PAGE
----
September 3, 2019

Written as part of the FreeBSD Project’s Q2 2019 Status report, check out the highlights of what we did to help FreeBSD last quarter:

We held our annual board meeting in Ottawa on May 14. Board Director and Officer elections take place each year at this meeting. Justin Gibbs was elected as the new President of the Board of Directors. The new FreeBSD Foundation Board of Directors includes President and Founder Justin T. Gibbs, Vice President Benedict Reuschling, Secretary Philip Paeps, Treasurer Marshall Kirk McKusick, and Directors Hiroki Sato, George Neville-Neil and Robert N. M. Watson. You can read more about the elections at here.

After the elections, our management team gave updates to the board on their respective areas. We then discussed the key areas of the Project that need help, and where we can step in to fill those holes. We reviewed and updated our 12 month goals, and identified projects we should support. We then discussed conferences we are likely to attend, and went over the latest on our fundraising efforts. We followed that up with a discussion on how to get more users to contribute back to the Project. While discussing how to increase the number of users and contributors, we talked about methods for making for more training material available.

Partnerships and Commercial User Support
We help facilitate collaboration between commercial users and FreeBSD developers. We also meet with companies to discuss their needs and bring that information back to the Project. In Q2, Ed Maste and Deb Goodkin met with a few commercial users in Germany. It’s not only beneficial for the above, but it also helps us understand some of the applications where FreeBSD is used. Because BSDCan brings in a high number of commercial users, we have an excellent opportunity to have similar discussions about their needs during the four-day FreeBSD Summit and BSDCan.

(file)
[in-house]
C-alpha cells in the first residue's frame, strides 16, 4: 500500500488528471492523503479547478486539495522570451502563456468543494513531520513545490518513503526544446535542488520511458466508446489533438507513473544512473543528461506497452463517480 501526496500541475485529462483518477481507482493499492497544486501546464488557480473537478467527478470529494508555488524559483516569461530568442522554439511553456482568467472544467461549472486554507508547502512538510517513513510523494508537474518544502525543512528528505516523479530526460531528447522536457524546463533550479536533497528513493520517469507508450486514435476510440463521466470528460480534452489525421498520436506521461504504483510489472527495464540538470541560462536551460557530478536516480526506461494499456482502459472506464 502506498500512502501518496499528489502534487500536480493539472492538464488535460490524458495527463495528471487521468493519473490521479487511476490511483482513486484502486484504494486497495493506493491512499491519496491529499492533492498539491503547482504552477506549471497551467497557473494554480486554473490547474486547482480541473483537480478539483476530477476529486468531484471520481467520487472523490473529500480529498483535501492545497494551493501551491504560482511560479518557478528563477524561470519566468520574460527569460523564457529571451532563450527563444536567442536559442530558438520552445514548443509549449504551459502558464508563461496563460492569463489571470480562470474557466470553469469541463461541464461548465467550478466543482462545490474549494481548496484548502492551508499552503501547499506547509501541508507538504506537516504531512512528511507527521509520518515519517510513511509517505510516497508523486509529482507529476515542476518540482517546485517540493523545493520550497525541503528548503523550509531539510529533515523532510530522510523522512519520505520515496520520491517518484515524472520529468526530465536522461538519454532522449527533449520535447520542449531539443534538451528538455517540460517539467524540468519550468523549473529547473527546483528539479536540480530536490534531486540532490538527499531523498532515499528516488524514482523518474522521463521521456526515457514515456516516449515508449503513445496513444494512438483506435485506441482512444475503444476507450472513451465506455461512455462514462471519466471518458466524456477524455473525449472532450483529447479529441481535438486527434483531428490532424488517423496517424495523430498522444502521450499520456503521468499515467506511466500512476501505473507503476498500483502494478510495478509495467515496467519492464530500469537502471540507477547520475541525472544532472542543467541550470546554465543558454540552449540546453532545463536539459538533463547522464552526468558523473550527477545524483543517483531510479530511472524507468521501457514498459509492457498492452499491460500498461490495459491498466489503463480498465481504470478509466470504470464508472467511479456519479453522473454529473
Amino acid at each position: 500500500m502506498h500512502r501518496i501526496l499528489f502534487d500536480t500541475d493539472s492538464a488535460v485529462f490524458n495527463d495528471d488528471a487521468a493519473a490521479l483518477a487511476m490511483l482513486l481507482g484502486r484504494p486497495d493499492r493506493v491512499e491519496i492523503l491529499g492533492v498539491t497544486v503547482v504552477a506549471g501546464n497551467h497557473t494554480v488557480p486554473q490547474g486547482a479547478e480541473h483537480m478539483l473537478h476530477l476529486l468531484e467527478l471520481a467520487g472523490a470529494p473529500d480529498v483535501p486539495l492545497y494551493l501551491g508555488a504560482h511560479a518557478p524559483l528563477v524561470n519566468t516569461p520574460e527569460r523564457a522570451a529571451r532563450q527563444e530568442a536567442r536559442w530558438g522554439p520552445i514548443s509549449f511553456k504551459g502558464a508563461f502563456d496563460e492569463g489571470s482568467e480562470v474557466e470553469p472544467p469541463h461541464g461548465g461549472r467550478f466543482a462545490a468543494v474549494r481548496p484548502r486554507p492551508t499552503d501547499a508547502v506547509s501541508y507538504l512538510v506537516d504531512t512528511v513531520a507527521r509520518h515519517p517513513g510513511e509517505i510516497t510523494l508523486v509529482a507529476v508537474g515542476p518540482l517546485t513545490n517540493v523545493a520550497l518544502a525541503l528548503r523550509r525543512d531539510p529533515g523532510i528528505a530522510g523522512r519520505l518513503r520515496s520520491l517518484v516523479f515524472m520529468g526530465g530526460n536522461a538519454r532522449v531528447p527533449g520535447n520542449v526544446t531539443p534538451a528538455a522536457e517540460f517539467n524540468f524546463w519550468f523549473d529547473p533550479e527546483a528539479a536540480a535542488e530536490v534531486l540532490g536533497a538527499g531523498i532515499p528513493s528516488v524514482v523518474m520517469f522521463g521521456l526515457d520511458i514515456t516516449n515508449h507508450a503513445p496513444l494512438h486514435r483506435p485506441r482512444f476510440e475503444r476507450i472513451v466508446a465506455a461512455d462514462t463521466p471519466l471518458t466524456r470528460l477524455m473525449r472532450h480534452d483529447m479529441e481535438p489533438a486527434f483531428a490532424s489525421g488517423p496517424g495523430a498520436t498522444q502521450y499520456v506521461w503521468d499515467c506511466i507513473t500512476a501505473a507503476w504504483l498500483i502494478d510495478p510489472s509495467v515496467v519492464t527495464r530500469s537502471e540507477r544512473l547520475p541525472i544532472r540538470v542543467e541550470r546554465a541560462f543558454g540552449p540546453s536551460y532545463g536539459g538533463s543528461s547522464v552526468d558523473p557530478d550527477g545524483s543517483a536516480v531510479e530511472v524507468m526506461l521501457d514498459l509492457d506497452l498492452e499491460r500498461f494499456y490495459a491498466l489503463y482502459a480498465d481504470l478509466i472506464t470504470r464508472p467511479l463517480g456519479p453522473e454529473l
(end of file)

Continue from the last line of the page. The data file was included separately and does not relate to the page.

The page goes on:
Fundraising Efforts
Our work is 100% funded by your donations. We are grateful for the generous donations from Intel, NetApp, VMware and Stormshield last quarter. We are working hard to get more commercial users to give back to help us continue our work supporting FreeBSD. More importantly, we’d like to thank our individual donors, for making $10-$1,000 donations last quarter, for a total of $16,000!

Please consider making a donation to help us continue and increase our support for FreeBSD.

We also have the Partnership Program, to provide more benefits for our larger commercial donors. Find out more and share with your companies!

OS Improvements
The Foundation improves the FreeBSD operating system by employing our technical staff to maintain and improve critical kernel subsystems, add features and functionality, and fix problems. The foundation also provides grants to fund individual projects.

There were 243 commits to the FreeBSD base system repository sponsored by the Foundation during the quarter. These include improvements to the tmpfs in-memory, MSDOS, and UFS filesystems, device driver and hardware compatibility fixes, virtual memory (VM), tool chain, documentation, and testing and continuous integration improvements.

We fixed a number of race conditions and security issues found by Syzkaller, Google’s code-coverage-guided system call fuzzer.

Alan Somers’ work on updating FreeBSD’s support for FUSE (userspace filesystems) continued during the quarter; the full details are elsewhere in this quarterly report. At this point most of the work has been committed to the project branch but some bug fixes and improvements have been committed directly to the FreeBSD development branch.

Edward Napierala’s Linuxulator project continued through the quarter, resulting in a number of improvements to the Linuxulator and linux-specific functionality such as linsysfs. This work is part of the path to supporting the Linux strace debugging tool in order to facilitate debugging failures of other Linux binaries under the Linuxulator. Mateusz Guzik continued with scalability and performance improvements during the quarter, and Bjoern Zeeb integrated the SDIO stack (with details elsewhere in the quarterly report).